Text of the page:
Whether your business is bustling year-round or experiences periods of high and low sales, there may be times of the year when you have a predictable dip in both your number of customers and revenue.
These slower periods can be discouraging, but on the other hand, they can also be the perfect time for resourceful, creative and efficient brainstorming, as well as planning for the future of your business.
Use the strategies below to head into the off-season with purpose, and move into your busy sales season with a better and potentially more profitable business.
1. Revamp Your Marketing and Experiment
Now’s the time to experiment with bold, innovative marketing tactics that spark renewed interest, attention and excitement around your brand. First, start with your current marketing plan. Ask yourself: What is working and what isn’t? Use this as a jumping off point to decide what you’ll test out during your slow season.
For example, if your testimonial videos typically get plenty of likes on Facebook, it may be time to test Facebook Live or Instagram Live — put yourself and your brand front and center.
You could also use this time to test new print marketing strategies. Whether your business focuses on a local market or nationwide, direct mail marketing, for example, can be a great way to reach your audience without fighting through the clutter that comes with online marketing.
If you’ve never sent direct mail before, check out this guide from MyCreativeShop to get started. You’ll find design and strategy ideas to help ensure your direct mail test is as effective as it can be.
2. Optimize Your Website for SEO
Nearly 80 per cent of consumers use search engines to find the products or services they need, according to the Local Search Association. If your digital footprint is non-existent, meaning your website can’t be found, you’re losing opportunities for revenue.
The best way to get your website in front of customers online is to use search engine optimization (SEO), which ensures that search engines both see and rank your website for the terms your customers are searching for.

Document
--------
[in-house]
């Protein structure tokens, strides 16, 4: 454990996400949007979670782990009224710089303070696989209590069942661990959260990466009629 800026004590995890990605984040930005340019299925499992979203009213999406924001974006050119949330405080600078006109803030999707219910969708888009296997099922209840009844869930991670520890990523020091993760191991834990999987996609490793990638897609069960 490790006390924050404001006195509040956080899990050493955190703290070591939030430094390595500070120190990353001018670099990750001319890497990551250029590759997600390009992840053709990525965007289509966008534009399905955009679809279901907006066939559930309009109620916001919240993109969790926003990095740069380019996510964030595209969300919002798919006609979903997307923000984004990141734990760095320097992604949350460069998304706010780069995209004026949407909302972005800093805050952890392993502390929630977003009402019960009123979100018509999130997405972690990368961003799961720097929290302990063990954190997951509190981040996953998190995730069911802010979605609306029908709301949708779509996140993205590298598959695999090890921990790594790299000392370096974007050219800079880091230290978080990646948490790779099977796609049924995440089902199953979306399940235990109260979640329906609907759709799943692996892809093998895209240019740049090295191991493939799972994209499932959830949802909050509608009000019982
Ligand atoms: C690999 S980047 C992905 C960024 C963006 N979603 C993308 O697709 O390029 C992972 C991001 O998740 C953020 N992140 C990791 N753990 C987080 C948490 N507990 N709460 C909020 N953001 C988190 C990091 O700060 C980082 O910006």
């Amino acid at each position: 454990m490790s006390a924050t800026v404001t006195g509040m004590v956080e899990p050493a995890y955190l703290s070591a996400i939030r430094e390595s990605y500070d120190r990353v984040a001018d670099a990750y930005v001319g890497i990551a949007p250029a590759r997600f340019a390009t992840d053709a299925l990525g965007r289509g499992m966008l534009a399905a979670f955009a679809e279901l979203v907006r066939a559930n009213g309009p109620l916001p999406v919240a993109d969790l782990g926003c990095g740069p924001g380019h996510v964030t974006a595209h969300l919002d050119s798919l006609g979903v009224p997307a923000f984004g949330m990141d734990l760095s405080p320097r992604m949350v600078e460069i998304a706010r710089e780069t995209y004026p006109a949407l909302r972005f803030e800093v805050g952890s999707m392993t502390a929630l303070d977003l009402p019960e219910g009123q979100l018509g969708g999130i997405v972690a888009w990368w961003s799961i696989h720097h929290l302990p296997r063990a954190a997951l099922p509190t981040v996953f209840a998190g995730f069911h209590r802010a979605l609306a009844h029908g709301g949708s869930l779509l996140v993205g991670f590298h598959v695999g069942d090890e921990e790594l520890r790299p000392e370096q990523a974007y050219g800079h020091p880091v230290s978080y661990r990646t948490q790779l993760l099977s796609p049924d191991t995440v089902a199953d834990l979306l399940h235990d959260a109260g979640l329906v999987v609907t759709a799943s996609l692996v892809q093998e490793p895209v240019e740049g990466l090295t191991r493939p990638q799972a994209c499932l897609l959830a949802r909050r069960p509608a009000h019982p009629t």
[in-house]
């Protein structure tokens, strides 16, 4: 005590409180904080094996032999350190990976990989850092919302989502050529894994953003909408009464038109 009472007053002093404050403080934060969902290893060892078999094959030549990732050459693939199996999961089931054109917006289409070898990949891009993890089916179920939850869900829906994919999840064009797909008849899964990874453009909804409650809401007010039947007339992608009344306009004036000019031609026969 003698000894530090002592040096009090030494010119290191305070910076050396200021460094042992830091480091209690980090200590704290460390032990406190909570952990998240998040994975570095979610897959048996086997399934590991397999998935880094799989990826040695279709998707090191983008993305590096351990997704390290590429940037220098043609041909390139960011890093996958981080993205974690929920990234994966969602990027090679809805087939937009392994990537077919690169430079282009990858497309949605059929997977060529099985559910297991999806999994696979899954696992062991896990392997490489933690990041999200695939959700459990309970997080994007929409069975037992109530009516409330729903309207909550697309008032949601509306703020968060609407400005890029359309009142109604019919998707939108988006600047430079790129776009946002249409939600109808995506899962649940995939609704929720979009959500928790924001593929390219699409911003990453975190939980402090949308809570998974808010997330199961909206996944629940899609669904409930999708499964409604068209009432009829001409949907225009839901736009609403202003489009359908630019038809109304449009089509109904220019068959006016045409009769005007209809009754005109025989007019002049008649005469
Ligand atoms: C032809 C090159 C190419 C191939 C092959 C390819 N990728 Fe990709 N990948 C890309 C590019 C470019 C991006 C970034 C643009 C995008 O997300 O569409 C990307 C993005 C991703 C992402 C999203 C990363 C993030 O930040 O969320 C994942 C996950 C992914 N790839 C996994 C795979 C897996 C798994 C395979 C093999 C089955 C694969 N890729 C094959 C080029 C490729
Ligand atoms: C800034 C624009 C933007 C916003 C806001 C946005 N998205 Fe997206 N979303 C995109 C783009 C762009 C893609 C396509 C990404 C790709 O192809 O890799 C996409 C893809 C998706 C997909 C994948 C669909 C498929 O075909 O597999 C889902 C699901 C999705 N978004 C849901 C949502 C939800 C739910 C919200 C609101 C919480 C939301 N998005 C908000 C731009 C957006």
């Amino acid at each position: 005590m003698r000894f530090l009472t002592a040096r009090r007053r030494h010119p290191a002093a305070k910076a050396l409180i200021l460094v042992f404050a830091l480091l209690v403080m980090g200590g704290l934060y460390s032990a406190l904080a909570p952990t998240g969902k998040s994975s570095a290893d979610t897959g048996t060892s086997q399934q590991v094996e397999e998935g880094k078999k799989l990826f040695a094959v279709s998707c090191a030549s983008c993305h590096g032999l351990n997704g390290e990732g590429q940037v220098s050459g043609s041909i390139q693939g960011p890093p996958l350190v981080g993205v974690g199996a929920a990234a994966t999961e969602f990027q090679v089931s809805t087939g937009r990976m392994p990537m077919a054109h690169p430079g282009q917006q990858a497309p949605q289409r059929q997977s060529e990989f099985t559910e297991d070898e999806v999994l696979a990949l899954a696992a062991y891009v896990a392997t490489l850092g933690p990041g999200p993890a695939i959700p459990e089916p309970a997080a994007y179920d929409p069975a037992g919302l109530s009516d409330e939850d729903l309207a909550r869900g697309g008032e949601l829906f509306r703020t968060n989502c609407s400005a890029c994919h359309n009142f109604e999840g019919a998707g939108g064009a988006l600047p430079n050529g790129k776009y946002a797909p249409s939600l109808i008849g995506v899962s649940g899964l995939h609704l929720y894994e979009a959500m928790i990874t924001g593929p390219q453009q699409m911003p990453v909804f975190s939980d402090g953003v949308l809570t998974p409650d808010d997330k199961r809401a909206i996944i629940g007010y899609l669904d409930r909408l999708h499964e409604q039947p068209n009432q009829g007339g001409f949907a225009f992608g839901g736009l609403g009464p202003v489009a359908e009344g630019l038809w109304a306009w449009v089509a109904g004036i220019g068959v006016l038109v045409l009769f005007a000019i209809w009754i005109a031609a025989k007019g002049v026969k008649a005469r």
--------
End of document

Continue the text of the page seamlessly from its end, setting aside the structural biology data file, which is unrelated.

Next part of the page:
Use your slow-season downtime to make some of the following updates:
- Make sure your website is optimized for mobile devices. Use Google’s Mobile-Friendly Test to see what changes you need to make.
- Update your title tags and meta description for all the pages on your website and use keywords that reflect your business.
- Update your business’ blog regularly with fresh content, images, and links to new blog posts.
- Check that your business information (name, address, phone) are all consistent and correct on your own site, your Google My Business listing, and any other listing sites.
3. Partner with Established Organizations in the Community
During the slow season, use the time to partner with a local organization that’s helping your community. Not only can this help show potential customers you do more than sell products, but it can provide engaging marketing and social media content. You care about the community you live in and you’re willing to give a helping hand where you can.
An estimated 80 per cent of Canadians want businesses to improve the communities in which they operate, according to Companies and Causes Canada.
Some options to look for include sponsoring an event, seminar, workshop, fundraiser or hosting a community clean-up day. Better yet, create your own events that allow you to show your expertise while getting involved with the community.
4. Work on Customer Service
The people who consume the products or services you offer are the lifeblood of your organization. That means a customer-oriented approach needs to be at the core of your business model.
During slow seasons, brainstorm ways you can upgrade the customer experience so all of your systems and processes are more interactive, effective, streamlined, and convenient.
5. Step up Your Leadership
At the helm of every successful business is a leader who motivates, empowers, inspires, and unifies their team. But having employees doesn’t automatically make you a leader, suggests Kevin Sealey, the VP of Operations at EPOCH Student Living.
In fact, he says, “A leader is someone who takes time to understand the team members — what are their strengths, areas of development, and where do they need support? Every person is different, and it is a leader’s responsibility to know how each member works separately, so when they are put together, you will create positive results.”
Use this time to get lunch with employees one-on-one, do employee reviews, solicit feedback, and have a company event. Work may slow down in the off-season for employees as well, so you can keep them engaged with these kinds of development opportunities.
While these activities should be happening throughout the year, you can schedule more HR-focused tasks during down times.
Make Your next Slow Season a Productive One
A slow sales period can be difficult to navigate, but it doesn’t have to be an unproductive period. These seasonal ebbs can help you evolve your business—you just have to be strategic with the extra time on your hands.
Use these ideas to make the most of your next slow season, boosting leadership, marketing, and your website all at the same time.
This post originally appeared on Wave’s small business blog.
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